• Sun
  • Oct 26, 2014
  • Updated: 9:03am

Proview takes Apple to US court claiming deceitful 'iPad' brand buy

PUBLISHED : Saturday, 25 February, 2012, 12:00am
UPDATED : Saturday, 25 February, 2012, 12:00am
 

Apple's legal battle over the 'iPad' trademark has reached the United States, as the iPhone maker faces a lawsuit for alleged fraud in a California court.

The action is expected to deepen an already acrimonious dispute between Apple and Rowell Yang Long-san over the brand in several litigations on the mainland and in Hong Kong. Yang is the bankrupt founder and former chief executive of Hong Kong-listed computer display maker Proview International.

Proview Electronics, the Taiwanese unit of Proview International, sued Apple in the Superior Court of California in Santa Clara County on February 17, with the aim of rescinding a December 23, 2009 agreement that transferred all its rights to the iPad trademark to Apple for GBP35,000 (HK$426,000).

It claimed that Apple acted 'with oppression, fraud and/or malice' during negotiations to acquire the trademark that has since become the consumer electronics giant's brand for its popular media tablet, according to a Wall Street Journal report of the US filing.

Yang, who represented himself as chairman of subsidiary Proview Technology (Shenzhen), threatened last week to sue Apple in the US in an attempt to force a settlement over the trademark's use on the mainland.

The Intermediate People's Court in Shenzhen in November ruled that the mainland rights to the brand belonged to Proview, a decision that Apple has appealed to the Higher People's Court of Guangdong province. Compensation for use of the iPad name on the mainland would cost Apple up to US$2 billion, according to Proview Shenzhen.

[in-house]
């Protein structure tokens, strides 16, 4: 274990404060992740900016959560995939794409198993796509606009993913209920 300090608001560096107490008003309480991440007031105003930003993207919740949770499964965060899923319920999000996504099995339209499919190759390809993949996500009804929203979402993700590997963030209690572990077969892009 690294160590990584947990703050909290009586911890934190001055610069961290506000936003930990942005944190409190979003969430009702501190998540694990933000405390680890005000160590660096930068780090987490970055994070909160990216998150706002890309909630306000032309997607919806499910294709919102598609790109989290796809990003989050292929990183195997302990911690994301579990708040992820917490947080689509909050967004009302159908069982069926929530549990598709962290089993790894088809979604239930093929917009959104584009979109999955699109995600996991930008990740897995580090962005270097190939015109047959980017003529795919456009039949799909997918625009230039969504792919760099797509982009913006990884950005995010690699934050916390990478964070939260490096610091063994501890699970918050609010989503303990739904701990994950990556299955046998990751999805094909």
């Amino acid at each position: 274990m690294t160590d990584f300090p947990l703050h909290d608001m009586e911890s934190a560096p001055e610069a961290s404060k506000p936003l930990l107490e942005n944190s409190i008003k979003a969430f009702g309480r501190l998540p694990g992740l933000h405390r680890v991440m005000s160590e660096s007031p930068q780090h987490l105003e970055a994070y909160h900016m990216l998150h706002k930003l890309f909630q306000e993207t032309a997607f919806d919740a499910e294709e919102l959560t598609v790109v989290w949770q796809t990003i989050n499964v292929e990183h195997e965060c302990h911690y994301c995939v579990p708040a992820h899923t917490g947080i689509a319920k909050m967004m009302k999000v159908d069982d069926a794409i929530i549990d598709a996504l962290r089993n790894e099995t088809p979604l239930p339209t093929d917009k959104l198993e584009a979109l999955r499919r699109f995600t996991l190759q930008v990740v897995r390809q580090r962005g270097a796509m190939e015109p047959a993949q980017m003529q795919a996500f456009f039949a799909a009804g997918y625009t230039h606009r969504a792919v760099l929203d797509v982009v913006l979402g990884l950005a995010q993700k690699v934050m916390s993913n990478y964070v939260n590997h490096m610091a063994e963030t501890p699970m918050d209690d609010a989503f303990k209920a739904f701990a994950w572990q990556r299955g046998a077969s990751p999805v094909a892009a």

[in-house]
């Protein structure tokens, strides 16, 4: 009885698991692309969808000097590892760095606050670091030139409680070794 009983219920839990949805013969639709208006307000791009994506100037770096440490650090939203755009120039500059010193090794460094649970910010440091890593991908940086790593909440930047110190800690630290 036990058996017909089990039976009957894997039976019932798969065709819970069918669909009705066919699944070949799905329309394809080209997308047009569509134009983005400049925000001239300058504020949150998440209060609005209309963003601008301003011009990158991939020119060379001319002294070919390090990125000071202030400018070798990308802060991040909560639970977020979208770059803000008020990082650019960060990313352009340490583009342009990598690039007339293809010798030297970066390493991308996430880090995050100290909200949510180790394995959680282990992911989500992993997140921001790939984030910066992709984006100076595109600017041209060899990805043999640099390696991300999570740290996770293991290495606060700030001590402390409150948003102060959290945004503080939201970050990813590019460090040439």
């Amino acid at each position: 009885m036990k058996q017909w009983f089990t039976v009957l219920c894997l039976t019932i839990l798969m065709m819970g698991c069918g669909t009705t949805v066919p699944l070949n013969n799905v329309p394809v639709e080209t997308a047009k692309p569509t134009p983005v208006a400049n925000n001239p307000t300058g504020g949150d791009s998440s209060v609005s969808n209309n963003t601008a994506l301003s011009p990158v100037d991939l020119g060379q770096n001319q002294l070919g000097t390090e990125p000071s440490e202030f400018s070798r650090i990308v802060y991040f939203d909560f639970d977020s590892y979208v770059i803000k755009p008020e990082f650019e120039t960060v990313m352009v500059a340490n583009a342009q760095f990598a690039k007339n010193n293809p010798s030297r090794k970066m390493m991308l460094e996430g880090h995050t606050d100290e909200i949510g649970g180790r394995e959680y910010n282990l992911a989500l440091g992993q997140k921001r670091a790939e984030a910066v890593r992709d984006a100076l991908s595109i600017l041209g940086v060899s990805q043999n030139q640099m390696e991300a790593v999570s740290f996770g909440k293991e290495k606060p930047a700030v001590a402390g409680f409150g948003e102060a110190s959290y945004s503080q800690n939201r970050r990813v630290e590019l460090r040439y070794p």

Carolyn Wu, Apple's spokeswoman in Beijing, declined to comment yesterday on the US lawsuit, but reiterated that Apple had bought Proview's worldwide rights to the iPad trademark in 10 different markets, including the mainland.

Proview Electronics' US filing alleged that Apple committed fraud when it used IP Application Development {minus} a company Apple had set up in Britain in 2009 to acquire trademarks to the iPad name {minus} because the firm did not explain the true purpose of buying the trademark.

Proview asked the US court for unspecified damages, an injunction to stop Apple from using the iPad name, and an order to nullify their 2009 agreement.

'This kind of case is extremely ridiculous,' said Stan Abrams, a Beijing-based intellectual property (IP) lawyer and professor.

Abrams said that using an intermediary was 'standard practice in the IP business'.

He added: 'Multinational companies don't use their own name in these negotiations because that tends to substantially drive up the price [of the target IP].'

Hong Kong's Court of First Instance upheld Apple's claim to the iPad brand in July when it barred defendants Yang and the Proview group from selling the mainland trademarks to other parties.

The court found that Taiwan-based Proview Electronics negotiated as the sole proprietor of all the iPad trademarks, including two registered on the mainland.

Those two trademarks were later found to be registered in the name of Proview Shenzhen after Apple announced the launch of its iPad tablet in January 2010.

The Hong Kong court found that the defendants, while acknowledging the mistake, refused to rectify it and asked Apple to pay US$10 million for the mainland trademarks.

King and Wood, Apple's legal counsel in Beijing, warned Yang on Monday that it may take further legal actions against him and the Proview group for statements and actions that 'wrongfully interfere with Apple's business'.

Share

For unlimited access to:

SCMP.com SCMP Tablet Edition SCMP Mobile Edition 10-year news archive
 
 

 

 
 
 
 
 

Login

SCMP.com Account

or